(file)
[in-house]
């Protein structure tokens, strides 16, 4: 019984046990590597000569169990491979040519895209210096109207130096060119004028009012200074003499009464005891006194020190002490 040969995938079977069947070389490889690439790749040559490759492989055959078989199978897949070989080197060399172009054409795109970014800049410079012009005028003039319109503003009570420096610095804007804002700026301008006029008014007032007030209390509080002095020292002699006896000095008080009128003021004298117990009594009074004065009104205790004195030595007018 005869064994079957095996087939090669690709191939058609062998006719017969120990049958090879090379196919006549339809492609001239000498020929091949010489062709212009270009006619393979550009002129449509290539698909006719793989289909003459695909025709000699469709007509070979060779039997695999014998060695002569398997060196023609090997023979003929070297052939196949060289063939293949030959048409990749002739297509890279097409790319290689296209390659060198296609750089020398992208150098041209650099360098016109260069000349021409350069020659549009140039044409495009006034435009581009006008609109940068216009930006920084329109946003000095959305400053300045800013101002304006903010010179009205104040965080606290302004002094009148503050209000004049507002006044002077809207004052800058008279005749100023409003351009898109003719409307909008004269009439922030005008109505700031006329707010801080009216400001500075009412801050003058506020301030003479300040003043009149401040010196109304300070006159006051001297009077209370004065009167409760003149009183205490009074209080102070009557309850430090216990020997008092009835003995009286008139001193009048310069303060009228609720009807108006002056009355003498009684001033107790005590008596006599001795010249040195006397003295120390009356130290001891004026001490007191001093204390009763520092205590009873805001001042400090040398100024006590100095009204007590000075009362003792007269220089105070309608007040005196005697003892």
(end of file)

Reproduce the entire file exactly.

[in-house]
């Protein structure tokens, strides 16, 4: 019984046990590597000569169990491979040519895209210096109207130096060119004028009012200074003499009464005891006194020190002490 040969995938079977069947070389490889690439790749040559490759492989055959078989199978897949070989080197060399172009054409795109970014800049410079012009005028003039319109503003009570420096610095804007804002700026301008006029008014007032007030209390509080002095020292002699006896000095008080009128003021004298117990009594009074004065009104205790004195030595007018 005869064994079957095996087939090669690709191939058609062998006719017969120990049958090879090379196919006549339809492609001239000498020929091949010489062709212009270009006619393979550009002129449509290539698909006719793989289909003459695909025709000699469709007509070979060779039997695999014998060695002569398997060196023609090997023979003929070297052939196949060289063939293949030959048409990749002739297509890279097409790319290689296209390659060198296609750089020398992208150098041209650099360098016109260069000349021409350069020659549009140039044409495009006034435009581009006008609109940068216009930006920084329109946003000095959305400053300045800013101002304006903010010179009205104040965080606290302004002094009148503050209000004049507002006044002077809207004052800058008279005749100023409003351009898109003719409307909008004269009439922030005008109505700031006329707010801080009216400001500075009412801050003058506020301030003479300040003043009149401040010196109304300070006159006051001297009077209370004065009167409760003149009183205490009074209080102070009557309850430090216990020997008092009835003995009286008139001193009048310069303060009228609720009807108006002056009355003498009684001033107790005590008596006599001795010249040195006397003295120390009356130290001891004026001490007191001093204390009763520092205590009873805001001042400090040398100024006590100095009204007590000075009362003792007269220089105070309608007040005196005697003892």